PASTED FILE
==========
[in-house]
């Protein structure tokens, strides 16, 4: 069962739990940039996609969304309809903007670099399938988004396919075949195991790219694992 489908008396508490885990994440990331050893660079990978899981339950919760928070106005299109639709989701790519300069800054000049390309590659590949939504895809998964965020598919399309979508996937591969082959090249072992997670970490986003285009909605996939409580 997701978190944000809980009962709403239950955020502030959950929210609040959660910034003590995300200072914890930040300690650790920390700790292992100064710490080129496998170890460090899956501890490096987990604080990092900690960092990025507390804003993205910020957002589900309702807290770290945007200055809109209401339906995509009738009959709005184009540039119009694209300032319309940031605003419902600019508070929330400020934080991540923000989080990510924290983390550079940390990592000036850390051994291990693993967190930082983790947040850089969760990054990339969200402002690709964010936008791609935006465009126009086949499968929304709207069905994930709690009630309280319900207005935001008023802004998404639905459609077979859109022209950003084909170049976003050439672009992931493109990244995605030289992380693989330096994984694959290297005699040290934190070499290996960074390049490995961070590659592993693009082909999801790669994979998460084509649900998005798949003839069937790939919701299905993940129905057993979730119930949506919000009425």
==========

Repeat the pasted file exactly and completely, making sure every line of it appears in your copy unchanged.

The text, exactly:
[in-house]
């Protein structure tokens, strides 16, 4: 069962739990940039996609969304309809903007670099399938988004396919075949195991790219694992 489908008396508490885990994440990331050893660079990978899981339950919760928070106005299109639709989701790519300069800054000049390309590659590949939504895809998964965020598919399309979508996937591969082959090249072992997670970490986003285009909605996939409580 997701978190944000809980009962709403239950955020502030959950929210609040959660910034003590995300200072914890930040300690650790920390700790292992100064710490080129496998170890460090899956501890490096987990604080990092900690960092990025507390804003993205910020957002589900309702807290770290945007200055809109209401339906995509009738009959709005184009540039119009694209300032319309940031605003419902600019508070929330400020934080991540923000989080990510924290983390550079940390990592000036850390051994291990693993967190930082983790947040850089969760990054990339969200402002690709964010936008791609935006465009126009086949499968929304709207069905994930709690009630309280319900207005935001008023802004998404639905459609077979859109022209950003084909170049976003050439672009992931493109990244995605030289992380693989330096994984694959290297005699040290934190070499290996960074390049490995961070590659592993693009082909999801790669994979998460084509649900998005798949003839069937790939919701299905993940129905057993979730119930949506919000009425």